This column is part of Globe Careers' Leadership Lab series, where executives and experts share their views and advice about leadership and management. Follow us at @Globe_Careers. Find all Leadership Lab stories at tgam.ca/leadershiplab.
There's a critical disconnect in Canada's workforce today. The Statistics Canada youth unemployment rate has stubbornly hovered around 13 per cent for the past five years, yet Canada continues to be challenged by labour shortages.
Skilled trades, sales representatives and engineers make the list as the most difficult jobs to fill in Canada and around the world, according to the ManpowerGroup's most recent annual global Talent Shortage Survey. The top reasons provided by survey respondents are too few applicants, little experience, lack of technical competencies or hard skills, salary not high enough, and weak workplace soft skills.
ManpowerGroup doesn't see this skills gap disappearing anytime soon despite its impact on client service and a company's ability to compete. Employment expert Hays PLC, which produces the Global Skills Index, contends that the skills gap is widening. Canada received one of the highest scores in its most recent indicator measuring talent mismatch (or talents Canadians are offering versus what the marketplace requires) of all of the countries Hays surveyed in the Americas.
Sales professional is a role I am often looking to fill. As I evaluate candidates, I am open to hearing from enterprising job seekers who are keen to prove that they are the right candidate and can demonstrate how their unique skills can help close a deal. For millennials, who may be jumping into sales with little direct experience, the key to landing a job in this field may be identifying the "sellable" skills.
This was my approach when I graduated the mid-1980s in an even more challenging job market when the Statistics Canada youth unemployment rate peaked at more than 20 per cent. As a Franco-Ontarian, I had a degree in business, wanted to live in Toronto and I was still honing my English language skills. While I may have lacked experience, I knew I had skills that could help me land my first job.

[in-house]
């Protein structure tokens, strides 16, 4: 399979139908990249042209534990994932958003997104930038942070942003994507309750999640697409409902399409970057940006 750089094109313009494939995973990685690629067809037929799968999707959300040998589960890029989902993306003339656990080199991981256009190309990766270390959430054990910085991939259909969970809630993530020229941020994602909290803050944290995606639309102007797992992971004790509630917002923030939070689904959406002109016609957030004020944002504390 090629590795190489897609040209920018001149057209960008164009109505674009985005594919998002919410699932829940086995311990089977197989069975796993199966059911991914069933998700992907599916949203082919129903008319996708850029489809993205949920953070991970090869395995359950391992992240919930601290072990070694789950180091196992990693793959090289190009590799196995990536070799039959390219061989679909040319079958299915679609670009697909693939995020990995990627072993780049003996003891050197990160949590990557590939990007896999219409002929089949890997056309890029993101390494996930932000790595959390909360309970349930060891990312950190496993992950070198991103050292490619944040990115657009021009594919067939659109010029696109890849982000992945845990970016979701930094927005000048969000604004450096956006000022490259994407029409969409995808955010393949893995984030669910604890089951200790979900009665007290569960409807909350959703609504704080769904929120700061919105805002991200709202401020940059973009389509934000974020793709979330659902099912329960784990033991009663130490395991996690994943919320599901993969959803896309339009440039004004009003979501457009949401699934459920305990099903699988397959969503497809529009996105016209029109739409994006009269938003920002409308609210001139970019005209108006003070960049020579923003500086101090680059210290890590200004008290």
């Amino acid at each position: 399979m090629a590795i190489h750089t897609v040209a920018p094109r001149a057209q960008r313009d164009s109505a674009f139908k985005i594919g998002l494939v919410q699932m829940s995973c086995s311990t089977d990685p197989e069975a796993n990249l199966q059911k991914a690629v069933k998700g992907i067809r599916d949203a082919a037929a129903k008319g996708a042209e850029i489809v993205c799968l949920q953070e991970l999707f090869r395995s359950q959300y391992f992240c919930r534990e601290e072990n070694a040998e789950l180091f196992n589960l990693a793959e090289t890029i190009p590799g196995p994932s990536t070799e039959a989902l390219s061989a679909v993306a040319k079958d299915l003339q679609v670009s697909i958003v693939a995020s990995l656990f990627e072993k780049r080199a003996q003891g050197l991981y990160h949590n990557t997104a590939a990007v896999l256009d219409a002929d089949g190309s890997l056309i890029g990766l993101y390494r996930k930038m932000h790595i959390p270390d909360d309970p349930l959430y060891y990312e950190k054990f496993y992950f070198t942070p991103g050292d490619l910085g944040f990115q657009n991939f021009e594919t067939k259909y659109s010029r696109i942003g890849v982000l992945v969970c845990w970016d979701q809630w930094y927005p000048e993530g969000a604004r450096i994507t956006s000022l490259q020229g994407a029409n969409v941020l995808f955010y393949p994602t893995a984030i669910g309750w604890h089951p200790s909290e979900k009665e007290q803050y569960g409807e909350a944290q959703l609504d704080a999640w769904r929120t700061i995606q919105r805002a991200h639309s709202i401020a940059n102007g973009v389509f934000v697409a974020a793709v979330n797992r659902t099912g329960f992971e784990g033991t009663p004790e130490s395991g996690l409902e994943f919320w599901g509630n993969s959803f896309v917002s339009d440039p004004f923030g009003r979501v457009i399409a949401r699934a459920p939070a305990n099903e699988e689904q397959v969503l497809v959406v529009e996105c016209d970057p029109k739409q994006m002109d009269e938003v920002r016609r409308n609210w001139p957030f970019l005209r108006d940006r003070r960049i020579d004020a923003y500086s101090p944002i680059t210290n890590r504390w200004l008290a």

Here's my advice for millennials who want to make the exciting leap into sales.
Sales has changed – the used car salesman retired long ago
Professional sales is much more about managing relationships than meeting quotas. You are the face of the account and have a team of experts working with you to enable the customer's success. We use sophisticated analytics and tools to manage existing relationships and identify organizations whose needs align with our solutions. Seek out a respected brand with a great product offering, and you can go to bed knowing you are bringing something that can improve customers' lives.
Solve a problem, get a job
The digital revolution has the potential to significantly impact business in Canada. Many of my clients are transforming their IT infrastructure to serve digital customers. Helping businesses transition to the digital age is meaningful work and I've found that business leaders will listen to good ideas. Do your research to find a company you want to work for and find out what its 'pain points' are. Pitch it on how your ideas and skills can help it overcome its challenges and provide the type of services today's digital consumer cares about.
Can they mould you into the role?
Many companies offer training programs. Find out what they offer. Do an honest assessment of your talent. Be prepared to succinctly tell an employer about your strengths and your commitment to not only learning the role, but ongoing education and advancement. Don't forget that "soft" skills (conflict resolution, communication skills, relationship building, etc.) can also be a source of competitive advantage. In Canada West Foundation's 2015 report "Smarten Up: It's time to build essential skills," it stressed: "If Canadians want to improve productivity, maintain competitiveness in the global economy and continue to justify comparatively higher compensation packages, we must perform jobs at higher levels with adequate levels of essential skills (like language, literacy and numeracy)."
Analyze how your digital advantage can help an employer
A recent study by Accenture contends digital skills are helping narrow the workplace gender gap. How can your unique perspective or skills help employers solve their biggest challenges?
Make diversity your advantage
The Canadian workplace is a multicultural and multi-demographic group of millenials, Gen Xers, and boomers with unique skills, needs and demands. Demonstrate that you have the savviness and flexibility to work with everyone and get results. This is a valuable skill because we need the contribution of everyone working together.
As Jim Whitehurst, Red Hat's CEO says, the future is all about the power of participation. Getting your ideas heard and your foot in the door can help drive your career.
Luc Villeneuve is the Canadian country leader at Red Hat, Inc., a global open source leader.